Brant Coopersmith, chairman of the D.C. lottery board, did a little boasting recently over reports showing a major surge in lottery revenues in the last six months and that the District now ranks No. 1 in the nation in per capita sales.
Coopersmith said the lottery has been made a more profitable and smooth-running operation despite a number of major obstacles, including what he described as a lack of cooperation or concern on the part of the Chesapeake & Potomac Telephone Co.
The lottery board may have lost up to $1 million in sales between December 1983 and April 1984 because of delays by C&P in installing 200 of 500 lottery ticket terminals at licensed dealers throughout the city, according to Coopersmith. The telephone company never offered a satisfactory explanation for the delays, Coopersmith said, adding that "they were arrogant beyond belief."
A spokesman for C&P said this week that there were some problems in the installation of terminals, but said part of the problem was that servicemen had trouble gaining access to the buildings and that some of the establishments were improperly wired.
Still, Coopersmith indicated that he believes the lottery board's experience with C&P should be taken into account as the city prepares to award a contract to install telephones in the new municipal office building at 14th and U streets NW this summer and eventually replace its government-wide phone system.
"For me, what it means is that we should seek an alternative technology for selling lottery tickets ," Coopersmith said. "The implications of the lottery board's experience for others is that anybody doing business with the telephone company . . . should have a solid contract concerning delivery date."
With the apparent backing of Mayor Marion Barry, C&P is seen by many city officials and industry experts as the odds-on favor to win up to $20 million in D.C. telephone contracts during the next few years.
From the beginning of the District's tortuous and politically charged decision-making process, the administration has appeared determined to stick with C&P, despite mounting evidence that other firms could provide less costly and more technologically advanced service.
Jose Gutierrez, former director of the Department of Administrative Services, was demoted after he publicly stated that the administration attempted to steer the contracts to C&P as a favor to Delano Lewis, a C&P executive vice president who served as a top-level adviser in Barry's two mayoral campaigns.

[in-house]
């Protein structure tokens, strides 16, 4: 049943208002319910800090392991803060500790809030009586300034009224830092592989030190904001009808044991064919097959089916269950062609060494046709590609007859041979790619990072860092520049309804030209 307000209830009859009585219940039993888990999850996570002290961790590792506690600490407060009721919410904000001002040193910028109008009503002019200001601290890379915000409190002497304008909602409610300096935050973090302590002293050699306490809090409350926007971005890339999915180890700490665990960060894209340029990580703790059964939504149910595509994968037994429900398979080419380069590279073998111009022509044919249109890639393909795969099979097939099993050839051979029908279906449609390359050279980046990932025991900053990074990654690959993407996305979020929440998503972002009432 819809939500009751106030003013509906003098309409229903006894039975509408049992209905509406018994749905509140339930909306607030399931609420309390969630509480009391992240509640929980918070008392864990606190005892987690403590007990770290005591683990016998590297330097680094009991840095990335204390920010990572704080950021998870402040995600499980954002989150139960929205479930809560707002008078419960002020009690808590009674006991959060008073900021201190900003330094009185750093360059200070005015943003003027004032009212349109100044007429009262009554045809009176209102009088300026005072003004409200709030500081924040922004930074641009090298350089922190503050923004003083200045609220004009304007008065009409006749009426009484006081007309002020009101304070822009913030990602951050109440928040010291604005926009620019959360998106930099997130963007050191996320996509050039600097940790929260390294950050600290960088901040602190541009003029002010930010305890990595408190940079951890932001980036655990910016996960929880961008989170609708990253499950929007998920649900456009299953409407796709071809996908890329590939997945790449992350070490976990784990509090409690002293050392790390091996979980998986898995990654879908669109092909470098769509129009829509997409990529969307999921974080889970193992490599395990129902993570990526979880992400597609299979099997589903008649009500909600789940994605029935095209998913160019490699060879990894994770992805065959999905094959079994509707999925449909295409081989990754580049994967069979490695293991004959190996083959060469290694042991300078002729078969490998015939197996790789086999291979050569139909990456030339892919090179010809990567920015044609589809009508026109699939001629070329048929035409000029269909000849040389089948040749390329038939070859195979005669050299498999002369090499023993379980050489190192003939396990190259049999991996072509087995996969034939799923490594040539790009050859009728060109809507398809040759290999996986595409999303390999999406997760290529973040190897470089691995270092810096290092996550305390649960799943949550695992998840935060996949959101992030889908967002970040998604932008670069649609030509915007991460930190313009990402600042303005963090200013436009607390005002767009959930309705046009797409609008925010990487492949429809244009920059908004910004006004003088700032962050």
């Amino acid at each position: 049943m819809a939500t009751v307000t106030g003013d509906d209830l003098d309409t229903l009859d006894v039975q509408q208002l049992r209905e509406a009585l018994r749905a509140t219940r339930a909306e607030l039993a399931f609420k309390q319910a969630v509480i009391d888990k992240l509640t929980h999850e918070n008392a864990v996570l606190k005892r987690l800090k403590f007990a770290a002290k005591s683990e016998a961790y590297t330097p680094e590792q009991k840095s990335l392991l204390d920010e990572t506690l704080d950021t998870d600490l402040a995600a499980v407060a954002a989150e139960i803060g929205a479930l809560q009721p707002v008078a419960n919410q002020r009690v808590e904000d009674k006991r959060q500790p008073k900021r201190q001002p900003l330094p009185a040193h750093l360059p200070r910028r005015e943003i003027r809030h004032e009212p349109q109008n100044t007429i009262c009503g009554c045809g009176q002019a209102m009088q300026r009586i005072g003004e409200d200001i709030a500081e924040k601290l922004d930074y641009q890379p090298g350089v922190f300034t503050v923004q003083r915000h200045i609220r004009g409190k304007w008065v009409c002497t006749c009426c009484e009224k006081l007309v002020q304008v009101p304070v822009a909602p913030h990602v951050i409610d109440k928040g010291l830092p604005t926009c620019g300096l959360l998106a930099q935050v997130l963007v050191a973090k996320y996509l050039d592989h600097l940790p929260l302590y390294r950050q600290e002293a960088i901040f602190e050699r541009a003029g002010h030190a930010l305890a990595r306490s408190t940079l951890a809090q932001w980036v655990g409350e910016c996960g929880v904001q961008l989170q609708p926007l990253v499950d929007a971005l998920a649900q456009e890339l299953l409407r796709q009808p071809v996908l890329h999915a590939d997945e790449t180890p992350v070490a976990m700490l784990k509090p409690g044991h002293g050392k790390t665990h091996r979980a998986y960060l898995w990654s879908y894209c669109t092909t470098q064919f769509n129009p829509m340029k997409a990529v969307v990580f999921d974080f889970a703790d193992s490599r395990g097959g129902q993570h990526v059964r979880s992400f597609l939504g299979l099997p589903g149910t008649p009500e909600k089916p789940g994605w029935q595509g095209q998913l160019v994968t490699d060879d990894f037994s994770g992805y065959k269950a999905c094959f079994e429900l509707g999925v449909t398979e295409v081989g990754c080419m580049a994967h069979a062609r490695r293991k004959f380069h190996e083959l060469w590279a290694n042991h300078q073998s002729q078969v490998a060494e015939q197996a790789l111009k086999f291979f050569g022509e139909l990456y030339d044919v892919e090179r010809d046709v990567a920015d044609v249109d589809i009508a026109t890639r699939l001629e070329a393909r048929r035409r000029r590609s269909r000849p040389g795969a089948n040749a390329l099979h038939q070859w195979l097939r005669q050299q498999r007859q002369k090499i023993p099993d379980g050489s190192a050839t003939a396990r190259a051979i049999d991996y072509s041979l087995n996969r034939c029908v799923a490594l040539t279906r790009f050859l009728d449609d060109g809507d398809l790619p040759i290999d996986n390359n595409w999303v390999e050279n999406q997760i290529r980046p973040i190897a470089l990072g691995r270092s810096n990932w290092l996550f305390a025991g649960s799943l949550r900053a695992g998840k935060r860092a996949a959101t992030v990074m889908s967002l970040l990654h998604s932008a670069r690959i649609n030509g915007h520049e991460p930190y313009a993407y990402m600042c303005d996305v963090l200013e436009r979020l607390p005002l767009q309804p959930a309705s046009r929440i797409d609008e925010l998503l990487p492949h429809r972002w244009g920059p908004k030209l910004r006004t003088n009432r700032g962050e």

Gutierrez conceded last week that until his falling out with the mayor, he wasn't terribly bothered by trying to work out a deal with C&P -- provided the company was competitive with other firms seeking city business.
"I was saying, 'Let's go with C&P, but let's get them to match [their competitors],' " Gutierrez said. "But C&P would never match. They were always higher . . . . What I was trying to do was find a middle ground."
As far as Gutierrez and other critics of the phone company are concerned, C&P doesn't feel obliged to hustle and cut costs like other companies in the highly competitive telecommunications industry, partly because it has friends in high places in the D.C. government.
C&P recently obtained permission from the D.C. Public Service Commission to lower the rates it charges business and government customers for Centrex service at the same time it was seeking a major increase in residential rates.
A telecommunications expert on Capitol Hill said last week that if the city goes ahead and awards big contracts to C&P without getting the best price possible, D.C. residents would be squeezed by having to pay higher taxes for C&P's more expensive government telephone service and higher residential phone rates.
"It would be the worst of all possible worlds," he said.
C&P's Lewis doesn't see it this way. He said his company is convinced that its Centrex business telephone service is the best and most economical system that the District can obtain. He said that C&P is pursuing an aggressive marketing strategy and is not attempting to exert political influence.
But not even Lewis' good friend the mayor is buying that line. Barry concedes that the Centrex service being offered by C&P is not the most technologically advanced or most economical available. However, as he explained at his latest press conference, the District may have no choice but to stick with C&P to help assure the financial well-being of the company, which is a major employer in Washington.
Barry said he feared that if C&P's revenues began to shrink, the company might be forced to seek even higher telephone rates for residential customers than the major increases currently being sought.
"We have a responsibility to look at all aspects of every contract we give in terms of the social implications," Barry said. "So price and technology are not the only factors that you look at when you talk about telephones."